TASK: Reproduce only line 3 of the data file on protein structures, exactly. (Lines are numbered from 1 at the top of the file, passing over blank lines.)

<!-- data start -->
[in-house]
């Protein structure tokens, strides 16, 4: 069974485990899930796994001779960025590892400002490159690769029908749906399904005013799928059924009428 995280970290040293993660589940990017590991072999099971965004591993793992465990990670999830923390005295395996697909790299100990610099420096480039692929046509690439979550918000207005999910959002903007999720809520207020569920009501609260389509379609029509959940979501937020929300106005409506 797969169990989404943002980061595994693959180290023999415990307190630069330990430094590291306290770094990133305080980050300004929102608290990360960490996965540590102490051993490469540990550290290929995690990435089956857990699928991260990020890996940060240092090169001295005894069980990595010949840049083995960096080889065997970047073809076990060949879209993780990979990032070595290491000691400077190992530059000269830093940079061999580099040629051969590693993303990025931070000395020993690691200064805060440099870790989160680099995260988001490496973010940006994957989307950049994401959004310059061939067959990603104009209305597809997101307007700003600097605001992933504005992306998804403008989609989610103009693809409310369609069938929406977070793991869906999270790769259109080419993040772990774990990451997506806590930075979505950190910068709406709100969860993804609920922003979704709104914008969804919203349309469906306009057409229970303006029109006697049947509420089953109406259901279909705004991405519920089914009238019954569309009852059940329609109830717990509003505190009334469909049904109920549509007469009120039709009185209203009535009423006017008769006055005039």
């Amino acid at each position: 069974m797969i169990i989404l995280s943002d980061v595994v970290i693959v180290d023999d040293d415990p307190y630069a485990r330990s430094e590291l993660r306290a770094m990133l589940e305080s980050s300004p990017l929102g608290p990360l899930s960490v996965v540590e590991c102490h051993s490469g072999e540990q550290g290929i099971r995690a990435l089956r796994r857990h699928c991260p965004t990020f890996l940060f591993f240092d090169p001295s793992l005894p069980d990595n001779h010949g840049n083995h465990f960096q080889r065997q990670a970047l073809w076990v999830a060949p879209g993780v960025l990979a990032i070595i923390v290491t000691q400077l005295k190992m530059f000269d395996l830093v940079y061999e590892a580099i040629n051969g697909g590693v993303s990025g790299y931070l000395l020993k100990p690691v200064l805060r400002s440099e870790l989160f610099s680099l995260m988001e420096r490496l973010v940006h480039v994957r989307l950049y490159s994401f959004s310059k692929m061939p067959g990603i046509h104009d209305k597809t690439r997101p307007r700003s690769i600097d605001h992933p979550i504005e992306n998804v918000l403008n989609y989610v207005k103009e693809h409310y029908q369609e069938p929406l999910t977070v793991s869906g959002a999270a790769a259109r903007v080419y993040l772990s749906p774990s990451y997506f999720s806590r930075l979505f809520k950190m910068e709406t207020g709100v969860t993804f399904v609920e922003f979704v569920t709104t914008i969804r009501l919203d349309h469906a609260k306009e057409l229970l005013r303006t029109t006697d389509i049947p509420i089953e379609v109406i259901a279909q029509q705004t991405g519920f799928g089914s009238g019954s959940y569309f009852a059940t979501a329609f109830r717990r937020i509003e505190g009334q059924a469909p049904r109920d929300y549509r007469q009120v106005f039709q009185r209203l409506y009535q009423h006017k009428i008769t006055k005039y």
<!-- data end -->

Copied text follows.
């Amino acid at each position: 069974m797969i169990i989404l995280s943002d980061v595994v970290i693959v180290d023999d040293d415990p307190y630069a485990r330990s430094e590291l993660r306290a770094m990133l589940e305080s980050s300004p990017l929102g608290p990360l899930s960490v996965v540590e590991c102490h051993s490469g072999e540990q550290g290929i099971r995690a990435l089956r796994r857990h699928c991260p965004t990020f890996l940060f591993f240092d090169p001295s793992l005894p069980d990595n001779h010949g840049n083995h465990f960096q080889r065997q990670a970047l073809w076990v999830a060949p879209g993780v960025l990979a990032i070595i923390v290491t000691q400077l005295k190992m530059f000269d395996l830093v940079y061999e590892a580099i040629n051969g697909g590693v993303s990025g790299y931070l000395l020993k100990p690691v200064l805060r400002s440099e870790l989160f610099s680099l995260m988001e420096r490496l973010v940006h480039v994957r989307l950049y490159s994401f959004s310059k692929m061939p067959g990603i046509h104009d209305k597809t690439r997101p307007r700003s690769i600097d605001h992933p979550i504005e992306n998804v918000l403008n989609y989610v207005k103009e693809h409310y029908q369609e069938p929406l999910t977070v793991s869906g959002a999270a790769a259109r903007v080419y993040l772990s749906p774990s990451y997506f999720s806590r930075l979505f809520k950190m910068e709406t207020g709100v969860t993804f399904v609920e922003f979704v569920t709104t914008i969804r009501l919203d349309h469906a609260k306009e057409l229970l005013r303006t029109t006697d389509i049947p509420i089953e379609v109406i259901a279909q029509q705004t991405g519920f799928g089914s009238g019954s959940y569309f009852a059940t979501a329609f109830r717990r937020i509003e505190g009334q059924a469909p049904r109920d929300y549509r007469q009120v106005f039709q009185r209203l409506y009535q009423h006017k009428i008769t006055k005039y």